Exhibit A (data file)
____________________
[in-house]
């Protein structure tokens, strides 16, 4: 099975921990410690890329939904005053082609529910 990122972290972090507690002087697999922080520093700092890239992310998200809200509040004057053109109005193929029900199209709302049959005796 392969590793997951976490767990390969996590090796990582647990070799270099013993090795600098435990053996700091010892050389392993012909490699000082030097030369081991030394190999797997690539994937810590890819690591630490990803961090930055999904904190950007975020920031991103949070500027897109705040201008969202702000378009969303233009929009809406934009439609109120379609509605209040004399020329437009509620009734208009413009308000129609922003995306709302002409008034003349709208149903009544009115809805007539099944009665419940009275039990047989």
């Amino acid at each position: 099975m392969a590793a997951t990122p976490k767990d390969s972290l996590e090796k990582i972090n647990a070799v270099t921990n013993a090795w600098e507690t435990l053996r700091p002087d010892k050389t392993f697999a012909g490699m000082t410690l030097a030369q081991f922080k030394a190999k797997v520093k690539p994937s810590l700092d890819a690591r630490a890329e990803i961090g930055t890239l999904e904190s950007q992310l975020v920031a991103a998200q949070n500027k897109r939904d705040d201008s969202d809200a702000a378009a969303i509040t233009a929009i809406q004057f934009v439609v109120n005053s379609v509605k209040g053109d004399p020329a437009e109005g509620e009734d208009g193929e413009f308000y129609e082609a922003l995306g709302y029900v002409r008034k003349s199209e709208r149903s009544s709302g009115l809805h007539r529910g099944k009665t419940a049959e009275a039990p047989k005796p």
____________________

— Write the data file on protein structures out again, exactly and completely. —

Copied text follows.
[in-house]
């Protein structure tokens, strides 16, 4: 099975921990410690890329939904005053082609529910 990122972290972090507690002087697999922080520093700092890239992310998200809200509040004057053109109005193929029900199209709302049959005796 392969590793997951976490767990390969996590090796990582647990070799270099013993090795600098435990053996700091010892050389392993012909490699000082030097030369081991030394190999797997690539994937810590890819690591630490990803961090930055999904904190950007975020920031991103949070500027897109705040201008969202702000378009969303233009929009809406934009439609109120379609509605209040004399020329437009509620009734208009413009308000129609922003995306709302002409008034003349709208149903009544009115809805007539099944009665419940009275039990047989």
């Amino acid at each position: 099975m392969a590793a997951t990122p976490k767990d390969s972290l996590e090796k990582i972090n647990a070799v270099t921990n013993a090795w600098e507690t435990l053996r700091p002087d010892k050389t392993f697999a012909g490699m000082t410690l030097a030369q081991f922080k030394a190999k797997v520093k690539p994937s810590l700092d890819a690591r630490a890329e990803i961090g930055t890239l999904e904190s950007q992310l975020v920031a991103a998200q949070n500027k897109r939904d705040d201008s969202d809200a702000a378009a969303i509040t233009a929009i809406q004057f934009v439609v109120n005053s379609v509605k209040g053109d004399p020329a437009e109005g509620e009734d208009g193929e413009f308000y129609e082609a922003l995306g709302y029900v002409r008034k003349s199209e709208r149903s009544s709302g009115l809805h007539r529910g099944k009665t419940a049959e009275a039990p047989k005796p």